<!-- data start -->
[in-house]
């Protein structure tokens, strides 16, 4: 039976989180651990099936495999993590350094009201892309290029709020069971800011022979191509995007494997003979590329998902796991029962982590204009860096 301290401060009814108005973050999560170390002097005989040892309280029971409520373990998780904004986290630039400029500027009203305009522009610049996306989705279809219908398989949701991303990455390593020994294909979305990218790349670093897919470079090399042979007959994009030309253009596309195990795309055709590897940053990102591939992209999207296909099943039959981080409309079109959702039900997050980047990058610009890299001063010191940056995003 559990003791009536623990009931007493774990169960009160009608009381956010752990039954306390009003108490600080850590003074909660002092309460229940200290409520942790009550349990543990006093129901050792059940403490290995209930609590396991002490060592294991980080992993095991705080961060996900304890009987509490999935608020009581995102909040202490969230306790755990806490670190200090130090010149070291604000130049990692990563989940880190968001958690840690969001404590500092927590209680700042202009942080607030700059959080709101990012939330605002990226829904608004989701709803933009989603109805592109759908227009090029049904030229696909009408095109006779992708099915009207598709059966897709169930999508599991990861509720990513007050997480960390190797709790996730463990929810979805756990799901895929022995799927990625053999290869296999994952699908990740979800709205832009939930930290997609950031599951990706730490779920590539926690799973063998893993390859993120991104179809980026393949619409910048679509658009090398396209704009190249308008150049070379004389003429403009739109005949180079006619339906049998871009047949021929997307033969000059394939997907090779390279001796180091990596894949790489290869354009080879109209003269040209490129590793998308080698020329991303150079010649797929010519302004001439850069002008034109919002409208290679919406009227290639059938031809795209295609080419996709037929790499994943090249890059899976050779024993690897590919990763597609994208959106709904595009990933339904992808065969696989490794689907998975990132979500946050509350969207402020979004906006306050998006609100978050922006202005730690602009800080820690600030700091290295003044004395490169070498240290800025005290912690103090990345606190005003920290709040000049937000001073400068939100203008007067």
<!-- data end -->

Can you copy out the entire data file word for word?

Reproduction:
[in-house]
């Protein structure tokens, strides 16, 4: 039976989180651990099936495999993590350094009201892309290029709020069971800011022979191509995007494997003979590329998902796991029962982590204009860096 301290401060009814108005973050999560170390002097005989040892309280029971409520373990998780904004986290630039400029500027009203305009522009610049996306989705279809219908398989949701991303990455390593020994294909979305990218790349670093897919470079090399042979007959994009030309253009596309195990795309055709590897940053990102591939992209999207296909099943039959981080409309079109959702039900997050980047990058610009890299001063010191940056995003 559990003791009536623990009931007493774990169960009160009608009381956010752990039954306390009003108490600080850590003074909660002092309460229940200290409520942790009550349990543990006093129901050792059940403490290995209930609590396991002490060592294991980080992993095991705080961060996900304890009987509490999935608020009581995102909040202490969230306790755990806490670190200090130090010149070291604000130049990692990563989940880190968001958690840690969001404590500092927590209680700042202009942080607030700059959080709101990012939330605002990226829904608004989701709803933009989603109805592109759908227009090029049904030229696909009408095109006779992708099915009207598709059966897709169930999508599991990861509720990513007050997480960390190797709790996730463990929810979805756990799901895929022995799927990625053999290869296999994952699908990740979800709205832009939930930290997609950031599951990706730490779920590539926690799973063998893993390859993120991104179809980026393949619409910048679509658009090398396209704009190249308008150049070379004389003429403009739109005949180079006619339906049998871009047949021929997307033969000059394939997907090779390279001796180091990596894949790489290869354009080879109209003269040209490129590793998308080698020329991303150079010649797929010519302004001439850069002008034109919002409208290679919406009227290639059938031809795209295609080419996709037929790499994943090249890059899976050779024993690897590919990763597609994208959106709904595009990933339904992808065969696989490794689907998975990132979500946050509350969207402020979004906006306050998006609100978050922006202005730690602009800080820690600030700091290295003044004395490169070498240290800025005290912690103090990345606190005003920290709040000049937000001073400068939100203008007067």